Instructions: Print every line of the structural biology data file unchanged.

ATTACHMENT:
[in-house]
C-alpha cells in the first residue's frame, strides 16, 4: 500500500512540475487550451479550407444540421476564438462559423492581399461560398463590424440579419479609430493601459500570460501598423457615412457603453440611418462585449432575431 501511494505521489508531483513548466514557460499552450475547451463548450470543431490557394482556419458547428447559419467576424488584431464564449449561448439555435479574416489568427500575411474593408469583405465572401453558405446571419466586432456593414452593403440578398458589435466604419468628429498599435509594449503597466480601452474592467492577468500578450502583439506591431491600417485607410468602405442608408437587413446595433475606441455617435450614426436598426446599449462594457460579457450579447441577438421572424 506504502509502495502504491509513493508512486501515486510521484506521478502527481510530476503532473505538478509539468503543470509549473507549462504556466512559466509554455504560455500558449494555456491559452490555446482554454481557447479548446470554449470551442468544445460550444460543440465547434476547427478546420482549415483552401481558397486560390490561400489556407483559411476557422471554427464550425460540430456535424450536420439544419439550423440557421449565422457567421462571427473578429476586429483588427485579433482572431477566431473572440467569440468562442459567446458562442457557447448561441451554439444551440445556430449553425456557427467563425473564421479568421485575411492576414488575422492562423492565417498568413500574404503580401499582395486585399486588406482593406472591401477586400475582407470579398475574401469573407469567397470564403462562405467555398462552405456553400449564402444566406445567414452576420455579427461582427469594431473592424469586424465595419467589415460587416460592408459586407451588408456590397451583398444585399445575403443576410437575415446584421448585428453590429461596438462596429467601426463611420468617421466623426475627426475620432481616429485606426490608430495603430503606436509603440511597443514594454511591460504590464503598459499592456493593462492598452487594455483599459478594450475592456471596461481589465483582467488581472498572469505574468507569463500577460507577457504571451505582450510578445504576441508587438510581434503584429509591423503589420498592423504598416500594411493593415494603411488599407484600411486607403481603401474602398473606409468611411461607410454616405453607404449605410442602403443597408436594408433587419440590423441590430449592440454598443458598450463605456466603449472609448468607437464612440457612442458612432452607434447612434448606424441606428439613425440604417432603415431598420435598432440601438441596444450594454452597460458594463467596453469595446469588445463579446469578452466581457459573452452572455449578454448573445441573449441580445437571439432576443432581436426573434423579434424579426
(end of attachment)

[in-house]
C-alpha cells in the first residue's frame, strides 16, 4: 500500500512540475487550451479550407444540421476564438462559423492581399461560398463590424440579419479609430493601459500570460501598423457615412457603453440611418462585449432575431 501511494505521489508531483513548466514557460499552450475547451463548450470543431490557394482556419458547428447559419467576424488584431464564449449561448439555435479574416489568427500575411474593408469583405465572401453558405446571419466586432456593414452593403440578398458589435466604419468628429498599435509594449503597466480601452474592467492577468500578450502583439506591431491600417485607410468602405442608408437587413446595433475606441455617435450614426436598426446599449462594457460579457450579447441577438421572424 506504502509502495502504491509513493508512486501515486510521484506521478502527481510530476503532473505538478509539468503543470509549473507549462504556466512559466509554455504560455500558449494555456491559452490555446482554454481557447479548446470554449470551442468544445460550444460543440465547434476547427478546420482549415483552401481558397486560390490561400489556407483559411476557422471554427464550425460540430456535424450536420439544419439550423440557421449565422457567421462571427473578429476586429483588427485579433482572431477566431473572440467569440468562442459567446458562442457557447448561441451554439444551440445556430449553425456557427467563425473564421479568421485575411492576414488575422492562423492565417498568413500574404503580401499582395486585399486588406482593406472591401477586400475582407470579398475574401469573407469567397470564403462562405467555398462552405456553400449564402444566406445567414452576420455579427461582427469594431473592424469586424465595419467589415460587416460592408459586407451588408456590397451583398444585399445575403443576410437575415446584421448585428453590429461596438462596429467601426463611420468617421466623426475627426475620432481616429485606426490608430495603430503606436509603440511597443514594454511591460504590464503598459499592456493593462492598452487594455483599459478594450475592456471596461481589465483582467488581472498572469505574468507569463500577460507577457504571451505582450510578445504576441508587438510581434503584429509591423503589420498592423504598416500594411493593415494603411488599407484600411486607403481603401474602398473606409468611411461607410454616405453607404449605410442602403443597408436594408433587419440590423441590430449592440454598443458598450463605456466603449472609448468607437464612440457612442458612432452607434447612434448606424441606428439613425440604417432603415431598420435598432440601438441596444450594454452597460458594463467596453469595446469588445463579446469578452466581457459573452452572455449578454448573445441573449441580445437571439432576443432581436426573434423579434424579426